Entertainment Weekly gave the book a 'D' (poor but not a complete failure) and said that "What could have actually been a rather poignant biography of a fascinating woman is marred by Brock’s heavy reliance on previously published accounts, his leaden prose, the constant sense that he’s proselytizing against Bill Clinton, and his naïveté about marriages in general and presidential ones in particular."[6] Writing for the New York Review of Books, Garry Wills assayed that Brock's goal was to establish a premise of a President Clinton becoming into a state of being out of control with unrestrained power going into his second term in office.[9]

Brock said that his former friends in right-wing politics shunned him because Seduction did not adequately attack the Clintons. Jonah Goldberg of National Review proposed another theory: since “no liberal source in the world would talk to Brock,” he could not collect the kind of information he was after. Goldberg also maintained that while writing the book, Brock had been “seduced” by Sidney Blumenthal, a prominent champion and friend of the Clinton circle.[10][11] Blumenthal would remain the subject of intense attention from anti-Clintonites two decades later.[12]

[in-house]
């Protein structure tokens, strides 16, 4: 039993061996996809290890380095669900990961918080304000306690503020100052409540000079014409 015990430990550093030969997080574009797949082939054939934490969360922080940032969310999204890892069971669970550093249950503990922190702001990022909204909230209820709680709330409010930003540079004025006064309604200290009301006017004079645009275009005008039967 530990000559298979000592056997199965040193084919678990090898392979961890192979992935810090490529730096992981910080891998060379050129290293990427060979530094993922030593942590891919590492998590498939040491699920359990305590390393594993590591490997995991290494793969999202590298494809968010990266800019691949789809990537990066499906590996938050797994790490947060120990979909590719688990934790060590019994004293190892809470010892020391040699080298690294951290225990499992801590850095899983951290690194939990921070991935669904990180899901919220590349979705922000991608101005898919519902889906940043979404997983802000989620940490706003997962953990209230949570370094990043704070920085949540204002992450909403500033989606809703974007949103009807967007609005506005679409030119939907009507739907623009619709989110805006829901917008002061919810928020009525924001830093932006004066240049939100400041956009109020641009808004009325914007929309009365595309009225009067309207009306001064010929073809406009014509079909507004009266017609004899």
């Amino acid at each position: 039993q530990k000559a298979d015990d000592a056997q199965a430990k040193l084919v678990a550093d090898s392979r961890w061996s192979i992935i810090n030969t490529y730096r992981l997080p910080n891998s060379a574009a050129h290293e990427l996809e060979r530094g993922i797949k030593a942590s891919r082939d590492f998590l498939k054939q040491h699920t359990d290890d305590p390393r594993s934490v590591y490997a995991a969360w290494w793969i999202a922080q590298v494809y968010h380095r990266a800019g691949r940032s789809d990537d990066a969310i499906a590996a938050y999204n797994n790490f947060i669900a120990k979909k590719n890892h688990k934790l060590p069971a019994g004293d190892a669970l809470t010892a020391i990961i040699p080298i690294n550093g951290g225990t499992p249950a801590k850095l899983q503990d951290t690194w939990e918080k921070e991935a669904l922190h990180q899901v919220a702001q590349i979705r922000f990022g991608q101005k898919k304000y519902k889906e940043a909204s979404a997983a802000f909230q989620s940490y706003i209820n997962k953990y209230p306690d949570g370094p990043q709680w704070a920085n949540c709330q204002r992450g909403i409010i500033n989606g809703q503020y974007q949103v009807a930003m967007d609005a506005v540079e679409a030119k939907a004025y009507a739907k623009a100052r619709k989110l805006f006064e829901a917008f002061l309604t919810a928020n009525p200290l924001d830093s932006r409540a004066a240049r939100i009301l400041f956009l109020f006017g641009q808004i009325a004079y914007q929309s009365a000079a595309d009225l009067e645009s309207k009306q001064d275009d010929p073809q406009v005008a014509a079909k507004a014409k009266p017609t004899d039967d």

Sales[edit]

Free Press had a first printing of 300,000 copies of the book, which per the Washington Post represented three times the sales of Brock's commercially successful job on Anita Hill.[13] Instead, The Seduction of Hillary Rodham sold very poorly; the Post characterized it as "a disaster".[14] To illustrate, the paper reported that a Washington bookstore had only sold 8 out of 30 ordered copies and a Baltimore bookstore only 3 out of 50.[14] Brock has said the book sold less than half of what the Anita Hill book had,[15] which given the Post' estimate would mean Seduction sold less than 50,000 copies.